Joy and disaster: to mark the Hungarian presidency of the European Union in 2011, S.M.A.K. is presenting a challenging dialogue between the work of contemporary Hungarian artists and works from its own collection. The Marcel Broodthaers room is a proposal for a permanent display of the work of Marcel Broodthaers in the S.M.A.K. The Spanish artist Carlos Rodriguez-Mendez (1968, Pontevedra) will install a gigantic minimalist sculpture in the Kunst Nu rooms at the S.M.A.K. Untamed absurdism, rebellious poetry and melancholy humour characterise the sculptural work of Michael Sailstorfer (1979, Germany).
JOY AND DISASTER
26 March - 5 June, 2011
To mark the Hungarian presidency of the European Union in 2011, S.M.A.K. is presenting a challenging dialogue between the work of contemporary Hungarian artists and works from its own collection. S.M.A.K. invited Zsolt Petrányi (Director of Múscarnok, Budapest Art Centre) to make the selection.
The basic premise for the Joy and Disaster exhibition is to revisit the issues raised thirty years ago in S.M.A.K.’s Prospect 80/1 show. In 1980, the former artistic director Jan Hoet selected six Hungarian artists for that exhibition: Miklós Erdély, Tibor Hajas, András Halász, Zsigmond Károlyi, Endre Tót and János Vetö. Hoet claimed that these artists, whom he classified as ‘Eastern European’, acted on motivations similar to those of their western peers. These included a withdrawal from society (a necessity in the East, while voluntary in the rest of Europe).
In 2011, the cultural expression of reality is validated by communication with society. Joy and Disaster seeks to interpret the social status of the Hungarian artists and attempts to show how their activity is related to a reality whose local and universal impulses have always been a mixed blessing to them.
Selection of participating artists:
Emese Benczur, Tamás Kaszás, Adam Kokesh, Adrian Kupcsik, Little Warsaw, Dezso Szabo, SZAF and Tibor Zsolt, Miklos Erdély, Tibor Hajas and Zsigmond Károlyi.
The exhibition will be accompanied by a publication in Hungarian and English, including a facsimile of the catalogue from 1980.
MARCEL | The Marcel Broodthaers room
26 March - 5 June, 2011
The Marcel Broodthaers room: a proposal for a permanent display of the work of Marcel Broodthaers in the S.M.A.K.
In the near future, the S.M.A.K. will be giving the work of Marcel Broodthaers the room it deserves. This room will be launched as a model and a design in the framework of the CAHF (Contemporary Art Heritage Flanders).
The museum has commissioned architecten de vylder vinck taillieu to conceive a setting for the work where presentation and research complement one another.
Agua Caliente, Hot Water
26 March - 5 June, 2011
The Spanish artist Carlos Rodríguez-Méndez (1968, Pontevedra) will install a gigantic minimalist sculpture in the Kunst Nu rooms at the S.M.A.K. The ‘scars’ the work and the presentation space suffer during the installation will remain visible and tangible to the spectator. In this way the work will disprove the typical discourse of Minimalism, because, rather than pursuing a balanced relationship, it will become a sculptural study of the (enlarged) ratio of scale between body, sculpture and space.
Rodríguez-Méndez bases his sculptural work on the material and physical creative process. The whole evolution, from its construction to its installation in the exhibition space, is an essential part of his work. Through his use of plain, perishable and ephemeral materials such as earth and peat, and minimalist imagery, his work is situated somewhere between Arte Povera and Minimalism.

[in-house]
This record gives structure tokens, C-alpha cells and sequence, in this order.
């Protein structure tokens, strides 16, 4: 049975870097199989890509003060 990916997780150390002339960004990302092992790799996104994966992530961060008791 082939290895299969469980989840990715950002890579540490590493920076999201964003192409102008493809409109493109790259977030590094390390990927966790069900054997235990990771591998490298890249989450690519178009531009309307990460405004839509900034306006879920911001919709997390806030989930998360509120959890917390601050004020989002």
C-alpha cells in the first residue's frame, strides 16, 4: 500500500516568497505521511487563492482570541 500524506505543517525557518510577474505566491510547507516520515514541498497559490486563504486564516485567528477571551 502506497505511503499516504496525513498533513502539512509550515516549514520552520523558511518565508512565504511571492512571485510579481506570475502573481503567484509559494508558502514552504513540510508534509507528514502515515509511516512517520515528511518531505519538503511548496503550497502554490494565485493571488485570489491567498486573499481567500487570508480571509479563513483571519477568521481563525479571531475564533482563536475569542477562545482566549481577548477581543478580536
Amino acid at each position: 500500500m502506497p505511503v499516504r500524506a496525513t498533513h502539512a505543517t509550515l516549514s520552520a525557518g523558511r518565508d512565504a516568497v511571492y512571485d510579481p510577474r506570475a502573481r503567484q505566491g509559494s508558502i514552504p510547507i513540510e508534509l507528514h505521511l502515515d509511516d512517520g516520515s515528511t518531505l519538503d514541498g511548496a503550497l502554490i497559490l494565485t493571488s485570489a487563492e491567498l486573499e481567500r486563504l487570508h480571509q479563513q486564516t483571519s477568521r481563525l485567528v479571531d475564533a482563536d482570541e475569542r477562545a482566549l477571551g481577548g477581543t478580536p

Rodríguez-Méndez uses his body as a component in his sculptural work. He does this by way of ‘performative sketches’ in which he ‘positions’ himself in the (public) space. In this way he lays the conceptual foundations for later monumental sculptures which often prove to be too large for the room in which they are ultimately presented. The work is only complete when the physical aspect is inherently present both in the process of creation and in the presentation.
Raum und Zeit
26 March - 3 July, 2011
Untamed absurdism, rebellious poetry and melancholy humour characterise the sculptural work of Michael Sailstorfer (1979, Germany).
Everyday objects such as lamp posts, police cars and bus stops are transformed into ‘useless’ images with a purely aesthetic value. Meaning is generated by means of traditional sculptural processes, thereby enabling the everyday itself to become sculpture. Sailstorfer has an eye for the formal qualities of objects, but he also leaves room for fiction, imagination and romance. He injects life into soulless things, makes trees fly and houses breathe.
Sailstorfer is interested in our personal experience of space. He therefore emphasises the contrast between his images and the place where they thrive. For example, he often takes typical big-city objects which he then places in a rural environment. When he wants to extend this contrast into a museum context, he introduces strange odours and street sounds into the room. In this way, the sculptures grow and their impact transcends their actual physical dimensions.
To receive more information
Please contact Eline verbauwhede tel: +32 (0)9 240 76 60 email@example.com
Image: © Szabo Dezso
Time Bomb VIII/I (a+b), 2006
C print 120x180cm each courtesy of Vintage Gallery, Budapest
Citadelpark – 9000 Gent
Tuesday through Sunday from 10 am to 6 pm
Closing time cash-desk: 30 minutes before closing of the museum
Entrance fees € 6: individual visitor € 4: groups from 15 persons, under-25s, over-60s, students